Wednesday, August 17, 2005


I would expect a major brouhaha to erupt over the next 24 hours (well, it's already started...) regarding the circumstances surrounding the shooting of Brazilian Jean Charles de Menendez by British armed police on the 22nd July. It appears that pretty much everything we thought we "knew" about the incident may well have been... well... bollocks.

I supported the police at the time and still would were the circumstances as set out then to be accurate. However, the apparent (we still don't know) revised circumstances seem to me to make the whole issue substantially more of a grey area - at best.

The real issue though is that we now smell the rank stench of a coverup.

For a month we were led to believe he was was wearing a bulky coat that was believed (reasonably but incorrectly) to be concealment for a bomb.

He wasn't.

That he was challenged by officers emerging from a suspected-terrorist safehouse.

He wasn't.

That, upon being challenged, he ran away from them.

He didn't.

That so frantic to escape was he that he barged into an underground station, vaulting the passenger barriers to get to a train.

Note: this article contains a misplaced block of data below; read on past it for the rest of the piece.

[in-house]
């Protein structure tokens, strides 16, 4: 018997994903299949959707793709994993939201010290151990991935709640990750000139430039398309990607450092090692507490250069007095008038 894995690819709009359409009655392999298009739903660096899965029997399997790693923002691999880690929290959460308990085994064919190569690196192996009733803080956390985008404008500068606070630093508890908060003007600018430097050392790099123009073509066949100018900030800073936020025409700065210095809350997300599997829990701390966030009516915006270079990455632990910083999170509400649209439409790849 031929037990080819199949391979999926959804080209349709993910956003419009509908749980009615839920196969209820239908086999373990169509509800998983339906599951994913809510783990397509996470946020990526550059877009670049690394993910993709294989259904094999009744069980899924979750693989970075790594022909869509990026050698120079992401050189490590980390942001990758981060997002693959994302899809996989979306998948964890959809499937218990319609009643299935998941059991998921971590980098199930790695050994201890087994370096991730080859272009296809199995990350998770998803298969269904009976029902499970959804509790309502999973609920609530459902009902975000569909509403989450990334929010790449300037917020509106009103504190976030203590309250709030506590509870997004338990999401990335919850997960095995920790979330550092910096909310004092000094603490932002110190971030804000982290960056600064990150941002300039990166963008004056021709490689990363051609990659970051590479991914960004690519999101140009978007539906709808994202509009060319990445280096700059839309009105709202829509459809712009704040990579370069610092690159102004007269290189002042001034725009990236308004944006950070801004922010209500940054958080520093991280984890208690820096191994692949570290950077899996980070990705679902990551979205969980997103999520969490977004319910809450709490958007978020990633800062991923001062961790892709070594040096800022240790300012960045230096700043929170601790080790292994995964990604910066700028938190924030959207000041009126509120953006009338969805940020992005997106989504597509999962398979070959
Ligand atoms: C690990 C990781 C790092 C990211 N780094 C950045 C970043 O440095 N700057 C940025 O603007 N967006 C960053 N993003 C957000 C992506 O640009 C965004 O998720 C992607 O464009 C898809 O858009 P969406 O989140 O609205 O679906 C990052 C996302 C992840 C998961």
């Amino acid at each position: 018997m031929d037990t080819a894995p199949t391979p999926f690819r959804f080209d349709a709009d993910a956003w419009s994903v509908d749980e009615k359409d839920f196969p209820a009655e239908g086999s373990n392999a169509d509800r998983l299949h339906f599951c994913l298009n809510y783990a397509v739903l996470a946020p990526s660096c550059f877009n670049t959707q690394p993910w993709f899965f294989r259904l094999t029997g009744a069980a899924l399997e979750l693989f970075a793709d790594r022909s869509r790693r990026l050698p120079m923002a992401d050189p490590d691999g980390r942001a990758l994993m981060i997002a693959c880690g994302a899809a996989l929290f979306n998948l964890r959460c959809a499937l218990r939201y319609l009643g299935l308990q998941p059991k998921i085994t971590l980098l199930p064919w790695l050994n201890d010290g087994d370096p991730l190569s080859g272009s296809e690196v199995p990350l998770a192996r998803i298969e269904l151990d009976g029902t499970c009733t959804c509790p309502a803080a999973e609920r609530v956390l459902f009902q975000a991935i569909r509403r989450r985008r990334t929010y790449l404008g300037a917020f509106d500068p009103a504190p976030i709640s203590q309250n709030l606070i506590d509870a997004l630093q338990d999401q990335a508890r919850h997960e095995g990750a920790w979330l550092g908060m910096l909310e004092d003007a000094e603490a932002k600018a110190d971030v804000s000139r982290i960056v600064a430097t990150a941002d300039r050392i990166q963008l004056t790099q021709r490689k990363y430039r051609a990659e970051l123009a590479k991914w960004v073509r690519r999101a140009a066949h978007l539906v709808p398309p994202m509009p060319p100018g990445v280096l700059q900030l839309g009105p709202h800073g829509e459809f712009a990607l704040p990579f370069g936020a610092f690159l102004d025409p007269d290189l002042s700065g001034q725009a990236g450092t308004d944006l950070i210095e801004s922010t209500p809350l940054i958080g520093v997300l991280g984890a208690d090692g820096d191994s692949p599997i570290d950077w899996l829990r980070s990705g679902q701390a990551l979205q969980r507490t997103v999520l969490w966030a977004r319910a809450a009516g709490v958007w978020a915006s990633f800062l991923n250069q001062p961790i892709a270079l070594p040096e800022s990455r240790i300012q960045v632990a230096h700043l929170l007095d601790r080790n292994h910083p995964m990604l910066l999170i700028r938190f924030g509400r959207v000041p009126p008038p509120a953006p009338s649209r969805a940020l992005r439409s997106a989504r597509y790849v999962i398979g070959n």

He walked into the station and bought a ticket the usual way, pausing to buy a newspaper as he did so.

Even if you allow that the error made by the police was within the bounds of merely tragic and not incompetent (an argument that is feasable, though not to anything like the extent it used to be), these are vast differences with the story that came out at the time and the public have been allowed to run with it for a month during which the police have variously encouraged that interpretation of events or done nothing to disabuse Joe Public of any inaccuracy. We also know that in the aftermath senior police officers, including Sir Ian Blair, the Metropolitan Police Commissioner, made strenuous attempts to prevent the opening of an independent inquiry.

Although all the facts are not yet in, today's revelations are certainly enough for very legitimate concern. The question rather becomes one of who knows what and for how long have they known it?

My gut instinct is that Sir Ian will be gone by Monday. More likely rightly than not.


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